Archie looked skeptical, and searched Jack’s face for some sign of commitment. Jack didn’t know what his face might say, so he tried to make it say as little as possible. Then, remembering the checks, he reached in and grabbed them from the box. Archie waited until Jack handed him his pay, then skulked off toward the utility shed. Jack tried to remember whose kid he was, but couldn’t. It seemed like there were all kinds of kids around these days with no family to speak of. But he probably just didn’t put enough energy into putting names to faces, and vice versa.
Jack walked out to the parking lot to see how set-up was coming. He’d already had to tell Sunshine and an overzealous Dex to move so the tour bus could get in and out, and as he turned the corner he saw that he’d probably have to station someone to keep people in line: a man known only as Gramps was setting up a stun gun shooting range right in the bus path. There were two stun guns laying on a table at one end, and Jack walked over and picked one up as Gramps was trying to fasten a Road Runner to another table standing on end in front of June’s massage stand about ten yards away.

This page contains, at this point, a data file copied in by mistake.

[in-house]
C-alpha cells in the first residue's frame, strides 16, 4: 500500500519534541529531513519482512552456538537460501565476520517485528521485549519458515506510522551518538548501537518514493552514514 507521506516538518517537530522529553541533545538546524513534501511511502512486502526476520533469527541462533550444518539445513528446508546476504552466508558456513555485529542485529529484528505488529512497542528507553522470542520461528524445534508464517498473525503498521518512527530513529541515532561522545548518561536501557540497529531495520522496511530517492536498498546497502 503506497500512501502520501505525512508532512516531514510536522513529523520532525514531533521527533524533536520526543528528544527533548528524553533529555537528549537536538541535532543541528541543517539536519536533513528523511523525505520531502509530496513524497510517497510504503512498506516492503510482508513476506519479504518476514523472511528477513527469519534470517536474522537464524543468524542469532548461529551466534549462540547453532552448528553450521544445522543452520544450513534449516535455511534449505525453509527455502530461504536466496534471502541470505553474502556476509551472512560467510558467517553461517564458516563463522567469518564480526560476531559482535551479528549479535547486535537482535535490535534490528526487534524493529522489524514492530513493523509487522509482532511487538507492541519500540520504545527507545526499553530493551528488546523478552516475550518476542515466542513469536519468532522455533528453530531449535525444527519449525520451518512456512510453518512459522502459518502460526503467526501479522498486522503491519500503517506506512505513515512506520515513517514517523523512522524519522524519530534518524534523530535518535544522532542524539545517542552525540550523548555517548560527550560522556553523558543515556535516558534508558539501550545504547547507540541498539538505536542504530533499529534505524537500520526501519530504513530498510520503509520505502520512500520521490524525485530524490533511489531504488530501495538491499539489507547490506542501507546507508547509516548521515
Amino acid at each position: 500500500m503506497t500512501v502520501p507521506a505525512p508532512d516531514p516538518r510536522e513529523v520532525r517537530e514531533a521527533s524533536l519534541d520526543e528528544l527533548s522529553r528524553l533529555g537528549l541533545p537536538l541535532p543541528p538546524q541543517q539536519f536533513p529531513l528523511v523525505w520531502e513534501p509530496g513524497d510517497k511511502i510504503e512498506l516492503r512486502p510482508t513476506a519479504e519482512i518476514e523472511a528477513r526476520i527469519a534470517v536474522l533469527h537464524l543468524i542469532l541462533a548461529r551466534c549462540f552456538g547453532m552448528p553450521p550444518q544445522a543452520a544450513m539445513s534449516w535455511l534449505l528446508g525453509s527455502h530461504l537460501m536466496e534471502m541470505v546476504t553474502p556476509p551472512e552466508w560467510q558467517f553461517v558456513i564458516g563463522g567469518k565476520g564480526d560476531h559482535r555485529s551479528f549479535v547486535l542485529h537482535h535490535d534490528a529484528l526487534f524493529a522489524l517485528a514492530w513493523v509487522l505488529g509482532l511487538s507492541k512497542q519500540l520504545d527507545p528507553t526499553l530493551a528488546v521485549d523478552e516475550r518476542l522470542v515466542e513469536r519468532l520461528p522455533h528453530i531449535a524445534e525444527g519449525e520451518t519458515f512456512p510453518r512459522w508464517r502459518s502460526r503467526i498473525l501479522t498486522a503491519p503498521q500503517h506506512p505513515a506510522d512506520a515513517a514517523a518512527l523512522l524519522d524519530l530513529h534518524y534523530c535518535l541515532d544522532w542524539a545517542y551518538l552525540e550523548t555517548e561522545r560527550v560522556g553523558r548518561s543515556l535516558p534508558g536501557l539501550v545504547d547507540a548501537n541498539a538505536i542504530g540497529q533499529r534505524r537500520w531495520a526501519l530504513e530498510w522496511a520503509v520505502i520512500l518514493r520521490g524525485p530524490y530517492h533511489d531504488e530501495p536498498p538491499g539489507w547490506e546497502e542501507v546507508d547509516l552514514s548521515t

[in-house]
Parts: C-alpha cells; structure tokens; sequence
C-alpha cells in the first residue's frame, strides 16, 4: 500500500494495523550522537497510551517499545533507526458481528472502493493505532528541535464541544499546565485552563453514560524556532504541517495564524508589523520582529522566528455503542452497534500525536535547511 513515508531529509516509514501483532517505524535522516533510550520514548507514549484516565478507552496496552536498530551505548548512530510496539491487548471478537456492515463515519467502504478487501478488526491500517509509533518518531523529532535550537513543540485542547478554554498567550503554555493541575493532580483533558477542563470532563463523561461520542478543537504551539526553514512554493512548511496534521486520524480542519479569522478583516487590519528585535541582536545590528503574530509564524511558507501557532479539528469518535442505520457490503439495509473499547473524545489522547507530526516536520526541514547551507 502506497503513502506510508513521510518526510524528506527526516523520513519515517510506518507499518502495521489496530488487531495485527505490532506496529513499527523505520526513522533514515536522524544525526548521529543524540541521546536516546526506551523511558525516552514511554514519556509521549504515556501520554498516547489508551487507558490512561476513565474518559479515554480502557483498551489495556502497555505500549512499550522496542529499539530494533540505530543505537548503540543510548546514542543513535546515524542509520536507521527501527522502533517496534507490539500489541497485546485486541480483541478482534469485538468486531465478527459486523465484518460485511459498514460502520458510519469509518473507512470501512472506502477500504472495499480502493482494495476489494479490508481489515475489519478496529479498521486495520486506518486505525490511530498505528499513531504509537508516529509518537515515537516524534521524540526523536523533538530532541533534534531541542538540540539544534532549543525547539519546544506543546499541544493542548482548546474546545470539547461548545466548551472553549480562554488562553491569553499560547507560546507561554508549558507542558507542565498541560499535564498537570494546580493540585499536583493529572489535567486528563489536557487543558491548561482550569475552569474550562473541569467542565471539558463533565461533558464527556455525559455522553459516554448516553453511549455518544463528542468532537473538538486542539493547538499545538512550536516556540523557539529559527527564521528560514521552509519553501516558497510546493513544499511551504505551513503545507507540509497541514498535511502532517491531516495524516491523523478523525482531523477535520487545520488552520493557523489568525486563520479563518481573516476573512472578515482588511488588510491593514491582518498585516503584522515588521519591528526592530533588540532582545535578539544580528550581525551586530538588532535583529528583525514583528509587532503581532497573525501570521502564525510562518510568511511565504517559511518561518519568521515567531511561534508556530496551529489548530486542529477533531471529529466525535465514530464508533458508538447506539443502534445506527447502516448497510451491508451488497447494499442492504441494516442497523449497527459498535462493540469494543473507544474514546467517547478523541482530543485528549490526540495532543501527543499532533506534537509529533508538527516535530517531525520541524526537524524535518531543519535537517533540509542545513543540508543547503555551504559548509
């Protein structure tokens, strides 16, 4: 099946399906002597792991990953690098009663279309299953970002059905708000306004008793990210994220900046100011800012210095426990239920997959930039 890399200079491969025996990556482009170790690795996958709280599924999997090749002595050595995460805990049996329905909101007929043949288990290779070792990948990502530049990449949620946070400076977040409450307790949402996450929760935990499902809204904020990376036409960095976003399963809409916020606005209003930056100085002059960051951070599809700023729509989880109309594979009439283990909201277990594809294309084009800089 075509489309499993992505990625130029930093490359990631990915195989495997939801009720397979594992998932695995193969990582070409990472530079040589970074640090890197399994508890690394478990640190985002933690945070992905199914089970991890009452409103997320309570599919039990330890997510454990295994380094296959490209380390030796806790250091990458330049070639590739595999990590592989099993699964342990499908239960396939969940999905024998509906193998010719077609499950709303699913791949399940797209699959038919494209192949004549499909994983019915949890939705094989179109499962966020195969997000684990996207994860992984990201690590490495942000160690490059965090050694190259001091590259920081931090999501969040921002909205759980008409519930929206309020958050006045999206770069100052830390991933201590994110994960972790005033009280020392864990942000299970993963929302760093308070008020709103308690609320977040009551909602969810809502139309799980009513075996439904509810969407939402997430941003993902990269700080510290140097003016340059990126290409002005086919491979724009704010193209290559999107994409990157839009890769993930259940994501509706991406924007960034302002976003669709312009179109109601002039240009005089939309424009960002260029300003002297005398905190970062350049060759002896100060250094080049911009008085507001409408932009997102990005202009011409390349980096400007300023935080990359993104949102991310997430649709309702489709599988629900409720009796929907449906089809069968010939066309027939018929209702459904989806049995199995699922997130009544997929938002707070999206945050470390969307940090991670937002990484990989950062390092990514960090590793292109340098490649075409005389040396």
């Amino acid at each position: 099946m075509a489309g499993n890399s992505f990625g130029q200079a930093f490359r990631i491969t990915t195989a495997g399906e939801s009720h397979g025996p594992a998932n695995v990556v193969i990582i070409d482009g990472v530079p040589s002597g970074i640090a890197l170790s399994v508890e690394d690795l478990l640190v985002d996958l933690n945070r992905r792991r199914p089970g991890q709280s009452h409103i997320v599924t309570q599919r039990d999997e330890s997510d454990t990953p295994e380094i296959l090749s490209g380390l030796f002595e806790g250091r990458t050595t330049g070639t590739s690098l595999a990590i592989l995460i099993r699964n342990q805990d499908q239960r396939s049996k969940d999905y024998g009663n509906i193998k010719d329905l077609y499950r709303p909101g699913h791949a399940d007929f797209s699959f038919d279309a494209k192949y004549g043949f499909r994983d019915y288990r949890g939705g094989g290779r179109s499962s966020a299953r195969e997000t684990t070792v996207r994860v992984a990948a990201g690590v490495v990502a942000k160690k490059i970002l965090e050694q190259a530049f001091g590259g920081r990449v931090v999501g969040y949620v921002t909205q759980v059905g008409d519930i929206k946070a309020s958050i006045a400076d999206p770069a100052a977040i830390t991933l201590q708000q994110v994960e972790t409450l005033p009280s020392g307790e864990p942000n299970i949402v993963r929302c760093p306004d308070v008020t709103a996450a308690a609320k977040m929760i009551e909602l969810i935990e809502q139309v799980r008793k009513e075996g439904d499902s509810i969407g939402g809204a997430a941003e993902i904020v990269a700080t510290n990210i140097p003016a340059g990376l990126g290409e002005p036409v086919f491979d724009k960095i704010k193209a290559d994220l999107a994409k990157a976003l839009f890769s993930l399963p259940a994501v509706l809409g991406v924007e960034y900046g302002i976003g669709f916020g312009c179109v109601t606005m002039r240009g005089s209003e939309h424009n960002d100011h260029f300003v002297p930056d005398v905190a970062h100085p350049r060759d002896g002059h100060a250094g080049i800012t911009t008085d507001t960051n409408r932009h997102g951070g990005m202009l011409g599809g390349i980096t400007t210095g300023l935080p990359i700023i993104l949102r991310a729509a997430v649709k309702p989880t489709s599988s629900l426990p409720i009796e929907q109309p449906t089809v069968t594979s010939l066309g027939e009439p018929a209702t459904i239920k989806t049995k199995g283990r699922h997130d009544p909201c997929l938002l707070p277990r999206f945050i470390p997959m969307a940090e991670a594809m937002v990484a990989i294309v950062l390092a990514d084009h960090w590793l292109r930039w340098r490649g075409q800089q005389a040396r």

“Is that Road Runner alive?” Jack called to the man.
Gramps answered without turning, his task requiring all his attention.
“Sure is,” he said. He jostled it, and the bird’s head swung at the end of its loose, bent neck. “A little sleepy, maybe.”
“Gramps, I’m gonna have to ask you to move this operation over to the side of the lot.”
The old man turned and looked at Jack. He was sucking his teeth, and he spat into the dust.
“Damn it, Jack. I just about got all set up.”
“And I appreciate that, I really do. But you see, there are two problems here. The first is that you’re right where the tour buses park. The second is that if someone misses your target, they’re liable to hit an innocent man, woman or child looking to get a massage from one of June’s brothers over there.” Jack waved to June, who’d been listening in. The woman nodded eagerly, having come to similar conclusions already.
“Thank you, Jack!” she called. One of her brothers—Jack could never keep them straight—smiled, then pulled June’s hair.
Gramps finally agreed after Jack promised to officially recommend his stun gun range to the tourists, and started putting the doped-up bird back in its rusty cage. Jack made a mental note to put someone on bus patrol, then wandered over to see how Jo was doing.